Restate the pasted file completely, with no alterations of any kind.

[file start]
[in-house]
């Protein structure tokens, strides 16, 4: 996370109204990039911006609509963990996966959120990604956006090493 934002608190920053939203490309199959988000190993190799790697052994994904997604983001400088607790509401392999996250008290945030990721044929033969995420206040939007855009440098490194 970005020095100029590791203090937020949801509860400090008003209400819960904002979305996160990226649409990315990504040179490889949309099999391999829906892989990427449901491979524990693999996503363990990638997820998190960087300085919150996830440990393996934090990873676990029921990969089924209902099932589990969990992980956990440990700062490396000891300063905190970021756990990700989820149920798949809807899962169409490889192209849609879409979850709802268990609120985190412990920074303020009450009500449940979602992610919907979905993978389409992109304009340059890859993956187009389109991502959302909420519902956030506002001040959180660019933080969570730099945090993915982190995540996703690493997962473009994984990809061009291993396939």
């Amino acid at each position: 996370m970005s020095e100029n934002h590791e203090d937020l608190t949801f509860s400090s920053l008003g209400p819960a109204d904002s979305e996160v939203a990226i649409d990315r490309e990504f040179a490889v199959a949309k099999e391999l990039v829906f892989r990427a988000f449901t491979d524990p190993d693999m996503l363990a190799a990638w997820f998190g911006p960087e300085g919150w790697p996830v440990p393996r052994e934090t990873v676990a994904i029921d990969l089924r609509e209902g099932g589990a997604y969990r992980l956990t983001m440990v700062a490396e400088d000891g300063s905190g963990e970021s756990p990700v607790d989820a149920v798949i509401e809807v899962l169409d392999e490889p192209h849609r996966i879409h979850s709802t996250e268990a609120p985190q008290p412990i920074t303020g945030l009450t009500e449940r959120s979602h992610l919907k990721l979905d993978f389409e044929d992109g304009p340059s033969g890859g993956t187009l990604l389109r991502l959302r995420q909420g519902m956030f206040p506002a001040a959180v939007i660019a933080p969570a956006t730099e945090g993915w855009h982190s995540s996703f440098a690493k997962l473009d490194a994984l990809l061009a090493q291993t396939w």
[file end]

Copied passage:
[in-house]
């Protein structure tokens, strides 16, 4: 996370109204990039911006609509963990996966959120990604956006090493 934002608190920053939203490309199959988000190993190799790697052994994904997604983001400088607790509401392999996250008290945030990721044929033969995420206040939007855009440098490194 970005020095100029590791203090937020949801509860400090008003209400819960904002979305996160990226649409990315990504040179490889949309099999391999829906892989990427449901491979524990693999996503363990990638997820998190960087300085919150996830440990393996934090990873676990029921990969089924209902099932589990969990992980956990440990700062490396000891300063905190970021756990990700989820149920798949809807899962169409490889192209849609879409979850709802268990609120985190412990920074303020009450009500449940979602992610919907979905993978389409992109304009340059890859993956187009389109991502959302909420519902956030506002001040959180660019933080969570730099945090993915982190995540996703690493997962473009994984990809061009291993396939």
């Amino acid at each position: 996370m970005s020095e100029n934002h590791e203090d937020l608190t949801f509860s400090s920053l008003g209400p819960a109204d904002s979305e996160v939203a990226i649409d990315r490309e990504f040179a490889v199959a949309k099999e391999l990039v829906f892989r990427a988000f449901t491979d524990p190993d693999m996503l363990a190799a990638w997820f998190g911006p960087e300085g919150w790697p996830v440990p393996r052994e934090t990873v676990a994904i029921d990969l089924r609509e209902g099932g589990a997604y969990r992980l956990t983001m440990v700062a490396e400088d000891g300063s905190g963990e970021s756990p990700v607790d989820a149920v798949i509401e809807v899962l169409d392999e490889p192209h849609r996966i879409h979850s709802t996250e268990a609120p985190q008290p412990i920074t303020g945030l009450t009500e449940r959120s979602h992610l919907k990721l979905d993978f389409e044929d992109g304009p340059s033969g890859g993956t187009l990604l389109r991502l959302r995420q909420g519902m956030f206040p506002a001040a959180v939007i660019a933080p969570a956006t730099e945090g993915w855009h982190s995540s996703f440098a690493k997962l473009d490194a994984l990809l061009a090493q291993t396939w």